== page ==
• Peak time traffic levels in Bristol are said to be around 40% lower than pre-lockdown levels, although are back on the increase.
  • Bus passenger numbers are reported to be at around 13% of ordinary levels.
  • Air quality in cities is markedly improved as traffic has fallen.
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Bristol shows actions speak louder than words

A version of this article was published in Bristol 24/7 on 11 June. Thanks to Martin Booth and the team for the opportunity to provide some thoughts on an extraordinary week for a city we are proud to be part of.

I’m not from Bristol but have grown to love it over the decade I’ve worked here. I love the city for its creativity, positive outlook and for how it does things its own way, rightly or wrongly.

Bristol’s idiosyncratic streak is part of what makes it such a special place, for all its foibles. Its failure to adequately address questions over its history with regards to figures like Edward Colston sit uneasily with its image as a diverse, multicultural city.

This uneasiness collided with direct action on Sunday, when Colston’s statue was toppled from its plinth and dumped in the Floating Harbour, where it’s remained until it was retrieved on Thursday.

I know from my work for the government and with other organisations in the city that reflecting Bristol’s past in the ‘here and now’ has been discussed over many years. After all that talking, Bristol has demonstrated that actions will speak louder than words.

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Why social value must be at the heart of our places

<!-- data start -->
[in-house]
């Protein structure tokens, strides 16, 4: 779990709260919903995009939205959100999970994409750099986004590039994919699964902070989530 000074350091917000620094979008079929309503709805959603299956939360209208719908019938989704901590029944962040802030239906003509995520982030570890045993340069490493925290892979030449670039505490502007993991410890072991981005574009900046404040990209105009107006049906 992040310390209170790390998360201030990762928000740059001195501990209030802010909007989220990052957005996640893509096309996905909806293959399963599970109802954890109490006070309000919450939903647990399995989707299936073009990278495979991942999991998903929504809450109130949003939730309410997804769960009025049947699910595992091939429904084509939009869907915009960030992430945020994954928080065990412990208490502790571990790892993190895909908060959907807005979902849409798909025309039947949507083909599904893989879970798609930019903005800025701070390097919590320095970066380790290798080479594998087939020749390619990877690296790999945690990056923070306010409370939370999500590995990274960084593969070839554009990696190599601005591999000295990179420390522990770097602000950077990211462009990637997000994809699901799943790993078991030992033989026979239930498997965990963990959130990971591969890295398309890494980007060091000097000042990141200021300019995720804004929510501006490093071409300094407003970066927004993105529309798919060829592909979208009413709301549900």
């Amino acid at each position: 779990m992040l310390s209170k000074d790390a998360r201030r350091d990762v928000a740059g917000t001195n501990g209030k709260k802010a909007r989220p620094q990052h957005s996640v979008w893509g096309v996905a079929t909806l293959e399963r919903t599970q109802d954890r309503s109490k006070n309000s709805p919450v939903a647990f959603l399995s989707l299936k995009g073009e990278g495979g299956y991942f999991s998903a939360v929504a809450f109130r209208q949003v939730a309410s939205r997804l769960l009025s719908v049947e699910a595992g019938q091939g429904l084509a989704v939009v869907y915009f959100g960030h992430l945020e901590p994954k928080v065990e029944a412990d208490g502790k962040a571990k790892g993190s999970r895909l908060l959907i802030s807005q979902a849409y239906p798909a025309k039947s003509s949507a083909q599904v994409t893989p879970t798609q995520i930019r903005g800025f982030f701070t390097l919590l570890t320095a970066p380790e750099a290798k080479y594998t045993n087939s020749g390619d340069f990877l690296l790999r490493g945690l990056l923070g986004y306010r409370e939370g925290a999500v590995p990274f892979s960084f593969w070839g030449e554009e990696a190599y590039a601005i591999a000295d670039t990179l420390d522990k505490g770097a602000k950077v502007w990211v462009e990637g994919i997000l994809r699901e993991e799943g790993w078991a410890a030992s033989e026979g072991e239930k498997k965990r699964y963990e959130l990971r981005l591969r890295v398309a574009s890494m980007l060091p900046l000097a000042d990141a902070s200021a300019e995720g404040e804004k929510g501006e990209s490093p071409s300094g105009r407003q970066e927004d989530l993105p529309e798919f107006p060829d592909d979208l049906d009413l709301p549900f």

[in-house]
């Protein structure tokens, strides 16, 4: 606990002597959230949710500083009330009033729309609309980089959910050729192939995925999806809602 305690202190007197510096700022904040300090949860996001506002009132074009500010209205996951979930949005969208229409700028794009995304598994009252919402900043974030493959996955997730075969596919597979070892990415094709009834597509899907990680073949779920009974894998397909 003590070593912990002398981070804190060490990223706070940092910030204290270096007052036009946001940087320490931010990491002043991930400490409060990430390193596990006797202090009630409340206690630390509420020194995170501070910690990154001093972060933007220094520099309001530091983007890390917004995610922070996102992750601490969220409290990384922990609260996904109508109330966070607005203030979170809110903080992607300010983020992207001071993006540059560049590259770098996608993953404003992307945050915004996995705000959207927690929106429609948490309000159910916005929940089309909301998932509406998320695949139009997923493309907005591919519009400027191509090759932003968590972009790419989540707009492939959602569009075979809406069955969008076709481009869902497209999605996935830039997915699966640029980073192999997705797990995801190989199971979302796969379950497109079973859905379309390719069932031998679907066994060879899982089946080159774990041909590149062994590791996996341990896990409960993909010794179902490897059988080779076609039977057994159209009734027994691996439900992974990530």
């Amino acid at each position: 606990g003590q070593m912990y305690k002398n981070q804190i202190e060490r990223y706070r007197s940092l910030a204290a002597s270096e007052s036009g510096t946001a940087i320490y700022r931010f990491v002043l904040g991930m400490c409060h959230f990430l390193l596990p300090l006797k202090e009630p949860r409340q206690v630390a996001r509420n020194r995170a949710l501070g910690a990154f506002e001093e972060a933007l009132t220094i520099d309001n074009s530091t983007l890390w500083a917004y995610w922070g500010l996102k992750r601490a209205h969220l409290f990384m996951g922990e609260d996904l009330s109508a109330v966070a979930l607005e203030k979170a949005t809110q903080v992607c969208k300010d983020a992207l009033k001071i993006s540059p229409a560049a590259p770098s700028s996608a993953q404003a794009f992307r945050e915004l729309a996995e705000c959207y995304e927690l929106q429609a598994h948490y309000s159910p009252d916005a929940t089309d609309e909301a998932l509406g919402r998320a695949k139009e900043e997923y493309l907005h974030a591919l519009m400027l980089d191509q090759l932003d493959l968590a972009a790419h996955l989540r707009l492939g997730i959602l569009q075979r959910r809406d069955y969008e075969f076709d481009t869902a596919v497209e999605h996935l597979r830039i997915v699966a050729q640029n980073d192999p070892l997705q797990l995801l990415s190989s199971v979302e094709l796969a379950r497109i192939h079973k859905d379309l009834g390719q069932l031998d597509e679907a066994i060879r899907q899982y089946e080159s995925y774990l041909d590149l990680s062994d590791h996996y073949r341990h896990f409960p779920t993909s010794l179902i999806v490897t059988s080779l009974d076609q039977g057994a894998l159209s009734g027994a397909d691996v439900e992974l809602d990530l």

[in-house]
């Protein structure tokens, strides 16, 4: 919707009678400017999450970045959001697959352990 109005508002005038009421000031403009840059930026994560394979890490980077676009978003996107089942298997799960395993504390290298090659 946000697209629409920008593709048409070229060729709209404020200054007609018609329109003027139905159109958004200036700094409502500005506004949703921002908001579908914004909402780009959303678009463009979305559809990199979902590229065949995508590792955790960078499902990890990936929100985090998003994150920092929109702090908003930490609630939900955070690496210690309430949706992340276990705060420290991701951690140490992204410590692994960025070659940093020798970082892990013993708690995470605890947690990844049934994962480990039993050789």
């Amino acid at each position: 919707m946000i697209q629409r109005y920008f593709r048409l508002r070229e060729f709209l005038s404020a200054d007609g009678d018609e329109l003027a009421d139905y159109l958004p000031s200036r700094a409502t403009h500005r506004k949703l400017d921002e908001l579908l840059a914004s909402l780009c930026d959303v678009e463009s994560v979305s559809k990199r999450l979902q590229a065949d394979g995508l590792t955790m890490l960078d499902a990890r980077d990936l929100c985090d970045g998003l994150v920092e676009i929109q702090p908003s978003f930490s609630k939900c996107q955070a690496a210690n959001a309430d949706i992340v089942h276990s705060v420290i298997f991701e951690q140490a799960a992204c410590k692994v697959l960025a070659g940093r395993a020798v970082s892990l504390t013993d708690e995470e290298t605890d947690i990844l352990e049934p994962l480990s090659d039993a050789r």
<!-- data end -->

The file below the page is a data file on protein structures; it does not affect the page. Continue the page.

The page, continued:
Promoting the ‘value’ of development has been a standard approach for major projects for many years.

Statistics about investment, jobs and training opportunities are often used to generate headlines and online buzz.

After supporting projects for more than 15 years, I’ve seen how this can influence opinions towards a project when presented well. When set out using technical terms like ‘Gross Value Added (GVA) per capita’, it misses the mark, however.

But I’m getting the sense that its impact is on the wane, in the face of rising scepticism and changing views around what ‘value’ means.

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Why we’re supporting efforts to tackle ‘holiday hunger’ (and why you should too)

Our youth workers have been aware of the issues surrounding holiday hunger for a long time, but we have noticed that the problem has worsened in recent years. When many of our children struggle to get enough food during term, it’s clear to us that the problem will be worse during the holidays.

“That is why this campaign is so important to us, and the city of Bristol. We hope as many businesses as possible help us to tackle this crisis and stop thousands of children and young people going without meals this summer.”

Matt Donnelly, Young Bristol.

A couple of months ago, we started working with a Bristol charity who were set on tackling a crisis affecting huge numbers of families across the city.

Feeding Bristol was set up a couple of years ago to respond to the urgent need to help thousands (yes, thousands) of the city’s schoolchildren avoid long periods without a meal.

Many people are aware of the growth in food banks in recent years and have heard of tough choices some parents face over whether to feed their children or heat the house. But I was unaware of the extent of the challenge facing the city until I met the charity in May to discuss its campaign.